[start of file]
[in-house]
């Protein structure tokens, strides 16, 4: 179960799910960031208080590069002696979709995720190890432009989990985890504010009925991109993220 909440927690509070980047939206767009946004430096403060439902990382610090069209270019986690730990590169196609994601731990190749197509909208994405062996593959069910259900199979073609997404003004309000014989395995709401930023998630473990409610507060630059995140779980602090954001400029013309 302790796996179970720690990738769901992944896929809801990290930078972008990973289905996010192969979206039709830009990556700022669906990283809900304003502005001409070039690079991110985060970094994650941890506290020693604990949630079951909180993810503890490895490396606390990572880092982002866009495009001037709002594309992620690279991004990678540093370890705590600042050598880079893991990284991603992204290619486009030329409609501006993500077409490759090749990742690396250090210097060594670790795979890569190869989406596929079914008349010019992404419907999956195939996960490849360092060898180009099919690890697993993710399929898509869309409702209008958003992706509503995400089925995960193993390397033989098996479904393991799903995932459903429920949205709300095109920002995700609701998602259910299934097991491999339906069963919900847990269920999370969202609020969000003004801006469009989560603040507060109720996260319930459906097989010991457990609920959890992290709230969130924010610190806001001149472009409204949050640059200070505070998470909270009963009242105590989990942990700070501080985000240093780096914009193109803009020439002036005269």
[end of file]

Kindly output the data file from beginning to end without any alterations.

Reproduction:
[in-house]
């Protein structure tokens, strides 16, 4: 179960799910960031208080590069002696979709995720190890432009989990985890504010009925991109993220 909440927690509070980047939206767009946004430096403060439902990382610090069209270019986690730990590169196609994601731990190749197509909208994405062996593959069910259900199979073609997404003004309000014989395995709401930023998630473990409610507060630059995140779980602090954001400029013309 302790796996179970720690990738769901992944896929809801990290930078972008990973289905996010192969979206039709830009990556700022669906990283809900304003502005001409070039690079991110985060970094994650941890506290020693604990949630079951909180993810503890490895490396606390990572880092982002866009495009001037709002594309992620690279991004990678540093370890705590600042050598880079893991990284991603992204290619486009030329409609501006993500077409490759090749990742690396250090210097060594670790795979890569190869989406596929079914008349010019992404419907999956195939996960490849360092060898180009099919690890697993993710399929898509869309409702209008958003992706509503995400089925995960193993390397033989098996479904393991799903995932459903429920949205709300095109920002995700609701998602259910299934097991491999339906069963919900847990269920999370969202609020969000003004801006469009989560603040507060109720996260319930459906097989010991457990609920959890992290709230969130924010610190806001001149472009409204949050640059200070505070998470909270009963009242105590989990942990700070501080985000240093780096914009193109803009020439002036005269």